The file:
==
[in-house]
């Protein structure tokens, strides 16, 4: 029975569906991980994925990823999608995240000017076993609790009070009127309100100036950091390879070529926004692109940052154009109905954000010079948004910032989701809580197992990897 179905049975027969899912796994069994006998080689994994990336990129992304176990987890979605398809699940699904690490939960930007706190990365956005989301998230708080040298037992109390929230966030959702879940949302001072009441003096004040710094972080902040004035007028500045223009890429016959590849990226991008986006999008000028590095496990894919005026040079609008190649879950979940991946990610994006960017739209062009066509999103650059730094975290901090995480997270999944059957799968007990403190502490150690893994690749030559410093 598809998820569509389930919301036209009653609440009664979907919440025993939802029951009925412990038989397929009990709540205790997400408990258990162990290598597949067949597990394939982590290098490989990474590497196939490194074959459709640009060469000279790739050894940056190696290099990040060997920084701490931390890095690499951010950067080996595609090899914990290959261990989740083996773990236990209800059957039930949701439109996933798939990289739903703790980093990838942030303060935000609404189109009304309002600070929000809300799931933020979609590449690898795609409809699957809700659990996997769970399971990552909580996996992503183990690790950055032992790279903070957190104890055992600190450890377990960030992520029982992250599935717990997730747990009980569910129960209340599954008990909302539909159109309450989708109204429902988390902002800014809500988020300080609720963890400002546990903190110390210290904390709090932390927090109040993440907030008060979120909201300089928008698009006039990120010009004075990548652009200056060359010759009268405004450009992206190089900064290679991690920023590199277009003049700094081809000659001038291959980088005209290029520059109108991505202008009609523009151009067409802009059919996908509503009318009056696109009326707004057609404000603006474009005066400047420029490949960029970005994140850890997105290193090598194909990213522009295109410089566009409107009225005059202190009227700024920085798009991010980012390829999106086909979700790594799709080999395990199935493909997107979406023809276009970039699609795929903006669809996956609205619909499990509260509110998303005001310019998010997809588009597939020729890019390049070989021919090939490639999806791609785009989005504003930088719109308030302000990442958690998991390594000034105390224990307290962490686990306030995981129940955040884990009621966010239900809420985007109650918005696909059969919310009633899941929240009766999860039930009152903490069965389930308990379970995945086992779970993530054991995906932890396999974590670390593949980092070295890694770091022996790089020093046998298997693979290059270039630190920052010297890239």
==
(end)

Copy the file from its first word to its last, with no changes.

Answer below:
[in-house]
């Protein structure tokens, strides 16, 4: 029975569906991980994925990823999608995240000017076993609790009070009127309100100036950091390879070529926004692109940052154009109905954000010079948004910032989701809580197992990897 179905049975027969899912796994069994006998080689994994990336990129992304176990987890979605398809699940699904690490939960930007706190990365956005989301998230708080040298037992109390929230966030959702879940949302001072009441003096004040710094972080902040004035007028500045223009890429016959590849990226991008986006999008000028590095496990894919005026040079609008190649879950979940991946990610994006960017739209062009066509999103650059730094975290901090995480997270999944059957799968007990403190502490150690893994690749030559410093 598809998820569509389930919301036209009653609440009664979907919440025993939802029951009925412990038989397929009990709540205790997400408990258990162990290598597949067949597990394939982590290098490989990474590497196939490194074959459709640009060469000279790739050894940056190696290099990040060997920084701490931390890095690499951010950067080996595609090899914990290959261990989740083996773990236990209800059957039930949701439109996933798939990289739903703790980093990838942030303060935000609404189109009304309002600070929000809300799931933020979609590449690898795609409809699957809700659990996997769970399971990552909580996996992503183990690790950055032992790279903070957190104890055992600190450890377990960030992520029982992250599935717990997730747990009980569910129960209340599954008990909302539909159109309450989708109204429902988390902002800014809500988020300080609720963890400002546990903190110390210290904390709090932390927090109040993440907030008060979120909201300089928008698009006039990120010009004075990548652009200056060359010759009268405004450009992206190089900064290679991690920023590199277009003049700094081809000659001038291959980088005209290029520059109108991505202008009609523009151009067409802009059919996908509503009318009056696109009326707004057609404000603006474009005066400047420029490949960029970005994140850890997105290193090598194909990213522009295109410089566009409107009225005059202190009227700024920085798009991010980012390829999106086909979700790594799709080999395990199935493909997107979406023809276009970039699609795929903006669809996956609205619909499990509260509110998303005001310019998010997809588009597939020729890019390049070989021919090939490639999806791609785009989005504003930088719109308030302000990442958690998991390594000034105390224990307290962490686990306030995981129940955040884990009621966010239900809420985007109650918005696909059969919310009633899941929240009766999860039930009152903490069965389930308990379970995945086992779970993530054991995906932890396999974590670390593949980092070295890694770091022996790089020093046998298997693979290059270039630190920052010297890239």